Geriatric Sleep Disorder Treatment & Management

Updated: Aug 13, 2019
  • Author: Glen L Xiong, MD; Chief Editor: Ana Hategan, MD, FRCPC  more...
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Approach Considerations

The geriatric population is the largest group of people who use hypnotic drugs. People older than 60 years receive 33% of all hypnotic prescriptions, although they constitute only 14% of the population. The use of sedative-hypnotics by the elderly population has been associated with falls, hip fractures, and daytime carryover symptoms. When evaluating a patient, exclude primary sleep disorders and review medications and other contributory medical conditions.

Patient education on age-related changes in sleep and good sleep hygiene may be adequate treatment for many older adults. If the initial history and physical examination findings do not reveal a serious underlying cause, a trial of improved sleep hygiene is the best initial approach.

The common recommended measures include the following:

  • Maintain a regular wake-up time

  • Maintain a regular sleeping time

  • Decrease or eliminate daytime naps

  • Exercise daily but not immediately before bedtime

  • Use the bed only for sleeping or sex

  • Do not read or watch television in bed

  • Do not use bedtime as worry time

  • Avoid heavy meals at bedtime

  • Limit or eliminate alcohol, caffeine, and nicotine before bedtime

  • Maintain a routine period of preparation for bed (eg, washing up, brushing teeth)

  • Control the nighttime environment with a comfortable temperature, quietness, and darkness.

  • Wear comfortable, loose-fitting clothes to bed

  • If unable to sleep within 30 minutes, get out of bed and perform a soothing activity, such as listening to soft music or reading, but avoid exposure to bright light during these times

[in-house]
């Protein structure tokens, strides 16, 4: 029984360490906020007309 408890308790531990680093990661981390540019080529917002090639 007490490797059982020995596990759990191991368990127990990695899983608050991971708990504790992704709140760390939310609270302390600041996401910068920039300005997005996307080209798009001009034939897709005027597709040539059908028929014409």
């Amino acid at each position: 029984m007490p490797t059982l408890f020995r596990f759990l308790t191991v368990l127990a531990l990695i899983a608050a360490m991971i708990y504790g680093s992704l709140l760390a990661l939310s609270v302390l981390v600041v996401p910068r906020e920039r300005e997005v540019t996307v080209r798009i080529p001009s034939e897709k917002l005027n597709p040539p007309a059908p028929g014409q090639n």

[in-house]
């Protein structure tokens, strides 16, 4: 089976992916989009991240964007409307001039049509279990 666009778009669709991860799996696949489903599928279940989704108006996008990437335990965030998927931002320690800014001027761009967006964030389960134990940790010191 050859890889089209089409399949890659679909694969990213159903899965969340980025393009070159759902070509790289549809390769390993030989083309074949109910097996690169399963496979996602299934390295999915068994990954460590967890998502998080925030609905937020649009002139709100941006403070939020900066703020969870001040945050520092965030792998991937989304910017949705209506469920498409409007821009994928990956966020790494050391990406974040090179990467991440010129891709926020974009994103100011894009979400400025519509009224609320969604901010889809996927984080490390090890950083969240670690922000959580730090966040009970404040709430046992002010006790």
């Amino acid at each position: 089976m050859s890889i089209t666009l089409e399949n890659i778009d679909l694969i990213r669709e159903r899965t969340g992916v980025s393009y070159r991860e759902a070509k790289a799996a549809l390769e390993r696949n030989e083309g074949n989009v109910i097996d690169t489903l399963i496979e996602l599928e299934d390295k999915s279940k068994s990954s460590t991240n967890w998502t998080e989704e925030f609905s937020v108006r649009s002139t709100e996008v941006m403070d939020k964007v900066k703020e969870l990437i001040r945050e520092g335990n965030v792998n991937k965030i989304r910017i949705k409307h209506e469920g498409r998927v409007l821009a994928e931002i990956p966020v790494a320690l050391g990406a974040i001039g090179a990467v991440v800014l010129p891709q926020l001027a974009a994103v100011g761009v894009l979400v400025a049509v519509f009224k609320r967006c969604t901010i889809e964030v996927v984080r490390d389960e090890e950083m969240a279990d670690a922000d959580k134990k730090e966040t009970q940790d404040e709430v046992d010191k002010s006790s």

• Get adequate exposure to bright light during the day

  • Avoid daytime naps; explaining to the patient that daytime naps decrease nighttime sleep is helpful

People who are overweight and habitually snore loudly may be helped by weight loss. All people who snore loudly should abstain from alcohol or other sedatives before going to bed. They should also take measures to avoid supine sleeping (eg, by taping a tennis ball to the back of their bedclothes).

In the absence of obstructive sleep apnea (OSA), contributing conditions, such as allergies, nasal pathology, or nasopharyngeal enlargement, should be sought and adequately managed by intranasal corticoid sprays or evaluated by an ear, nose, and throat specialist. If the sleep problem is secondary to a medical problem, treat the primary problem rather than the sleep problem. Polysomnography is indicated when primary sleep disorders such as SA or periodic limb movements in sleep (PLMS) are suspected.

Consultation with appropriate specialists may be indicated, depending on the underlying causes of the sleep disorder, such as psychiatric consultation for severe depression and pulmonary or surgical consultation for obstructive sleep apnea. Psychologists may provide cognitive-behavioral therapy for insomnia.

For older patients who are computer savvy, computerized cognitive-behavioral therapy for insomnia (CCBT-I) may be a more attractive approach than the traditional face-to-face therapy sessions. In a meta-analysis, CCBT-I using Internet programs improved several sleep parameters and showed a high treatment adherence rate. [39]